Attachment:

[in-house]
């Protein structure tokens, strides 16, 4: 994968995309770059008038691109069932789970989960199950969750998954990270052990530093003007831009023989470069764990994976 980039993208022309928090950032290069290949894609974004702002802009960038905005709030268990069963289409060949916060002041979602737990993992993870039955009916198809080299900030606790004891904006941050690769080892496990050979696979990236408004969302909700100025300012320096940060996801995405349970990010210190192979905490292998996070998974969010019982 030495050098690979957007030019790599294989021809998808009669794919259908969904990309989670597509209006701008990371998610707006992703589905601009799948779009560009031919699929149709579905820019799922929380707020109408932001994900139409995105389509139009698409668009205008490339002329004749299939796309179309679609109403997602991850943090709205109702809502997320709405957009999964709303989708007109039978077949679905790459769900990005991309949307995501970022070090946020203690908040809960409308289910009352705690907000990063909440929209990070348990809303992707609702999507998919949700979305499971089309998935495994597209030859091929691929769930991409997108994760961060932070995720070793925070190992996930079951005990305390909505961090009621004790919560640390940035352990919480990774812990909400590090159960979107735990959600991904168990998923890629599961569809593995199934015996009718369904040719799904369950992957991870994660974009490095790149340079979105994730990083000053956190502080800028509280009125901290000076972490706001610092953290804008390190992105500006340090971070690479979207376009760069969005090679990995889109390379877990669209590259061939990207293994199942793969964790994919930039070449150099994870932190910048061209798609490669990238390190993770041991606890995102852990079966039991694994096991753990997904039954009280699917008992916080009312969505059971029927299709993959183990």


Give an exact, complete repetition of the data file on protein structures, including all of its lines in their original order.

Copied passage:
[in-house]
């Protein structure tokens, strides 16, 4: 994968995309770059008038691109069932789970989960199950969750998954990270052990530093003007831009023989470069764990994976 980039993208022309928090950032290069290949894609974004702002802009960038905005709030268990069963289409060949916060002041979602737990993992993870039955009916198809080299900030606790004891904006941050690769080892496990050979696979990236408004969302909700100025300012320096940060996801995405349970990010210190192979905490292998996070998974969010019982 030495050098690979957007030019790599294989021809998808009669794919259908969904990309989670597509209006701008990371998610707006992703589905601009799948779009560009031919699929149709579905820019799922929380707020109408932001994900139409995105389509139009698409668009205008490339002329004749299939796309179309679609109403997602991850943090709205109702809502997320709405957009999964709303989708007109039978077949679905790459769900990005991309949307995501970022070090946020203690908040809960409308289910009352705690907000990063909440929209990070348990809303992707609702999507998919949700979305499971089309998935495994597209030859091929691929769930991409997108994760961060932070995720070793925070190992996930079951005990305390909505961090009621004790919560640390940035352990919480990774812990909400590090159960979107735990959600991904168990998923890629599961569809593995199934015996009718369904040719799904369950992957991870994660974009490095790149340079979105994730990083000053956190502080800028509280009125901290000076972490706001610092953290804008390190992105500006340090971070690479979207376009760069969005090679990995889109390379877990669209590259061939990207293994199942793969964790994919930039070449150099994870932190910048061209798609490669990238390190993770041991606890995102852990079966039991694994096991753990997904039954009280699917008992916080009312969505059971029927299709993959183990």